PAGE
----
The Evangelical Church Ramla. © Maya Shenfeld


Amid what has been labelled a ‘culture war’ in Israel, with politicians demanding loyalty from cultural institutions, Maya Shenfeld returns to her native country to investigate the local contemporary music scene. Is art even possible under such conditions?
9. April 2018
An essay from Israel
  • Annonce


This past winter, I visited home – Israel – after having lived in Berlin for the last seven years, with the intention of exploring the local contemporary music scene. I was immediately confronted by the constant presence of the everyday political reality and its influence on this discourse. 

Five days before my arrival, a video featuring sixteen-year-old Palestinian activist Ahed Tamimi confronting two Israeli soldiers and her subsequent arrest went viral first on social media and then through local and international press. During the course of my stay, a plan to expel 38,000 Eritrean and Sudanese asylum seekers was approved by the Israeli government stirring a deep sense of desperation and urgency among those opposing the right-wing government.

As for public funding, the current Minister of Culture Miri Regev has a long record of incendiary remarks. She initiated the Loyalty in Culture initiative, a bill that would make ‘support for a cultural institution contingent on its loyalty to the state of Israel’. Regardless of whether her initiatives come to pass, Regev has clearly succeeded in shaping the cultural discourse, starting what many have referred to as the new ‘culture wars’.

So how does it feel to be a composer, performer or an artist working within this context? Does it influence the artwork? Is art-making in such complex and tense surroundings a utopian endeavor?

‘First there are the utopias. Utopias are sites with no real place. They are sites that have a general relation of direct or inverted analogy with the real space of Society. They present society itself in a perfected form, or else society turned upside down, but in any case these utopias are fundamentally unreal spaces.’ (M. Foucault, ‘Of Other Spaces: Utopias and Heterotopias’)

This is what happens when you play with electricity
In an underground floor of an office building in Jaffa, just opposite the Golden Fish, a disco club for the elderly, you will find HaTeiva, one of the main venues for contemporary music in Israel.

This is what happens when you play with electricity is a concert series curated by composer and sound artist Hadas Pe’ery. The series started in 2016 with the purpose of introducing new audiences to experimental, electro-acoustic music. Three annual concerts present pieces for acoustic and electronic instruments, objects, unconventional sounds and anything that makes noise. From a curatorial perspective, the series intends to promote the work of female and non-gender binary composers while providing an opportunity for young composers/performers to showcase their work. Pe’ery returned to Tel Aviv just a couple of years ago after a long period of studies in the United States, Paris and most recently in Berlin. Asked about how moving to Tel Aviv has influenced her work, she explains:

‘My creative practice always changes in respect to the scene in which I work. In Tel Aviv, it was important for me to create and curate works that make use of interactive electronics not usually heard or seen in Israel. [...] The lack of institutional support has both advantages and disadvantages. On the one hand, I find myself doing much of the administrative and logistical work involved in producing a concert or a new composition. I must also limit the technical complexity of my projects with electronics. On the other hand, I have immense artistic freedom in Israel. Throughout my work with large institutions in Europe (IRCAM in Paris, Akademie der Künste in Berlin, for example), I was often faced with strict aesthetic limitations set by the institutions, which led to great artistic compromises on my part. There was no room for discussion, as I received considerable funding and technical support from the institutions. Despite the difficulties in Tel Aviv, I prefer to deal with technical/financial restrictions, rather than artistic compromises.’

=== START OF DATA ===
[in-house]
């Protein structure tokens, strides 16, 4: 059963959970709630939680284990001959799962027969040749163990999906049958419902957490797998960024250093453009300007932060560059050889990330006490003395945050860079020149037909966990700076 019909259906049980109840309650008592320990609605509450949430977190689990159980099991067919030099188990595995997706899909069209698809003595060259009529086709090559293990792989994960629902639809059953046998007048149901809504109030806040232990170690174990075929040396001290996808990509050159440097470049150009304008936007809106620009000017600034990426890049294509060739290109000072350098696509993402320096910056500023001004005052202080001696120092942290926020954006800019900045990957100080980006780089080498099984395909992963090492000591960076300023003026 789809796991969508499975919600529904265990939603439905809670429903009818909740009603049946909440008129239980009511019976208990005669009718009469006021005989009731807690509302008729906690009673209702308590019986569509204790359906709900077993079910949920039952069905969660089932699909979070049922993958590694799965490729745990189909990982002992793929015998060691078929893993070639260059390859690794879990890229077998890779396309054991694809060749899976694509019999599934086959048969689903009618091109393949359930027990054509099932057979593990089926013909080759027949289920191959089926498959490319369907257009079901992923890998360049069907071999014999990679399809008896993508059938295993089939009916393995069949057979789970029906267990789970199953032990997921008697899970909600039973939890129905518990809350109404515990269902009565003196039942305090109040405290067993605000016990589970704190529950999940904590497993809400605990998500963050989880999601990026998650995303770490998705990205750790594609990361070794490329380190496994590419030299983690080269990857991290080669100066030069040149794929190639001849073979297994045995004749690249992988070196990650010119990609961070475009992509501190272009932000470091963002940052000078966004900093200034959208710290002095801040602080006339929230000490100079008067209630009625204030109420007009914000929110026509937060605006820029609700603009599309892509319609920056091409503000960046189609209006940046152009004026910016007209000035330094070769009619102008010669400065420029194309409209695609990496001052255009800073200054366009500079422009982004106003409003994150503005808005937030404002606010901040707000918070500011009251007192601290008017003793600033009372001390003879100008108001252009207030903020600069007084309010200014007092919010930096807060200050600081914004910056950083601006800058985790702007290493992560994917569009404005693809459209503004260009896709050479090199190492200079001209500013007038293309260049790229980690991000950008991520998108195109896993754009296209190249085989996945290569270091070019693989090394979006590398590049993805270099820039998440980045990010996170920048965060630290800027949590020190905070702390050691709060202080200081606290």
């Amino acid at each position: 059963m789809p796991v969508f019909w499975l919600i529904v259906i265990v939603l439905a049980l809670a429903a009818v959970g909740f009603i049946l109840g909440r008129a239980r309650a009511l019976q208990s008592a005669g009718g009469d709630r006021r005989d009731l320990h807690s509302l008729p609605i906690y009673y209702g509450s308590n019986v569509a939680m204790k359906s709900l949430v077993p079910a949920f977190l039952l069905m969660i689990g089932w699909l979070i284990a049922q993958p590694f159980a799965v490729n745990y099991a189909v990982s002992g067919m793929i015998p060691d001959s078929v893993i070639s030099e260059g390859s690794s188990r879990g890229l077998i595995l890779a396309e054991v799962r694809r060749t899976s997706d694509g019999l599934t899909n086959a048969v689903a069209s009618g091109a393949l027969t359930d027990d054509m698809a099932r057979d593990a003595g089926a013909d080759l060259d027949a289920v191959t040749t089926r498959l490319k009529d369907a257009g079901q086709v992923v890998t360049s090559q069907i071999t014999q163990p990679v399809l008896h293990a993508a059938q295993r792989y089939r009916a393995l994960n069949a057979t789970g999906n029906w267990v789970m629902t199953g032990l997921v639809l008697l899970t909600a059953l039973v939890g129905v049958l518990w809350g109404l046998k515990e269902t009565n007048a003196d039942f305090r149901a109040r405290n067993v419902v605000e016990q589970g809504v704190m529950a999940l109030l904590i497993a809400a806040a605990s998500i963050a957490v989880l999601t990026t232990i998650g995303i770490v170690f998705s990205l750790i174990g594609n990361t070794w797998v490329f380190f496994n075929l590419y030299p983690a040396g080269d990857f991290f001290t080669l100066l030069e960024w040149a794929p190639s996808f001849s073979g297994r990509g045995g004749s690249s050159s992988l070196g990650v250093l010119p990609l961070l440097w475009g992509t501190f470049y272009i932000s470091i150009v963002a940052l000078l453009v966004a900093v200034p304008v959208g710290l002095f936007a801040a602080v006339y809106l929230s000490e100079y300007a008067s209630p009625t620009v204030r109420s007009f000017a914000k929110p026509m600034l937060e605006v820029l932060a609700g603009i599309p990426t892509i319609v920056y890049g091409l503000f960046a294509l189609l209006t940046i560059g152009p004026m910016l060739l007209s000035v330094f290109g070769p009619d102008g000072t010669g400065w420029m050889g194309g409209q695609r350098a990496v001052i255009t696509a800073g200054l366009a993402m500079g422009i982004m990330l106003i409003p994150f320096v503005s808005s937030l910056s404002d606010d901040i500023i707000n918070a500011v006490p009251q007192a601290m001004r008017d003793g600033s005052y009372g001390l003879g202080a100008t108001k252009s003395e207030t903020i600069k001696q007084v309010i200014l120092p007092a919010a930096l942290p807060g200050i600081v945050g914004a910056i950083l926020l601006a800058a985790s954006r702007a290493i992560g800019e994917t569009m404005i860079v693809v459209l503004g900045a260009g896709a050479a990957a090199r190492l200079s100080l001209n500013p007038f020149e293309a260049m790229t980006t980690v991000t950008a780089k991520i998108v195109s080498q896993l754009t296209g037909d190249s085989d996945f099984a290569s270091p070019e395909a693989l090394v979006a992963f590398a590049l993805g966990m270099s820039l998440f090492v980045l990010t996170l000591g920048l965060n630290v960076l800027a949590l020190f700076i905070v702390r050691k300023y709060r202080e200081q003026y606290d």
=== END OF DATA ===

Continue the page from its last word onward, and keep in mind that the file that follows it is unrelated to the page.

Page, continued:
Illi Adato, electronics; Adaya Godlevsky, harp; Yiftach Kadan, guitar. © Maya Shenfeld

Jewish music? Israeli music?
Earlier that day I met up with Ruben Saroussi, composer and head of the composition department of the Buchman Mehta School of Music. In this role, Sarroussi initiated a close and ongoing collaboration between performers and composers, and is actively fostering a closer connection to the European scene.

Saroussi immigrated to Israel in 1974 from Uruguay. On his arrival, continuing his composition studies in Israel, he encountered a conservative and isolated creative environment. Talking about his experiences and impressions during the 70s, Saroussi recalled a very traditional approach in Tel Aviv. Counterpoint, instrumentation, harmony and voice leading were taught not as a means of developing a compositional language, but as purely technical tools in which to excel. Rarely would one initiate interdisciplinary projects or speak of influences from other mediums such as literature or visual arts. The generation of composers leading the scene during the 70s was preoccupied with questions of Jewish, Israeli or Zionist identity and ways of representing those traditions in their music.

Saroussi continues: ‘Today, there is still a certain obsession with the question of Jewish/Israeli identity. People are still talking about the mix of Eastern and Western cultures, things that were talked about in the 1970s. I personally am opposed to this idea of defining and tagging things as Israeli, or Jewish. Previous generations of composers took it upon themselves to prove a Jewish or Israeli identity through their music, to legitimise their work and life in Israel; this ideological value seems to me a means of escape. This is a real testimony to the lack of artistic freedom in Israeli society. Artistic freedom means that every artist has the right to express whatever they choose to, the craziest, provocative, personal. A society that isn’t strong enough to accept that has no freedom. If a society needs the artwork to answer questions such as “what is Israeli about the work? is this Jewish?”, it turns into a very narrow-minded place.’

By contrast, over the past decade the local scene has experienced a revival, in large part thanks to Saroussi’s efforts. New ensembles, venues and concerts for new music have emerged, and graduate programs in contemporary music performance and European ensembles offering internships in contemporary music have become common phenomena. Many graduates of these programs are now leading the new music community.

Between fences
With a subtle and kind sense of humour, Avi Mograbi’s latest film Between Fences tells the story of thousands of Eritrean and Sudanese refugees detained at Israel’s Holot facility. Situated on the border between Egypt and Israel, it houses asylum seekers who have been denied legal residency status.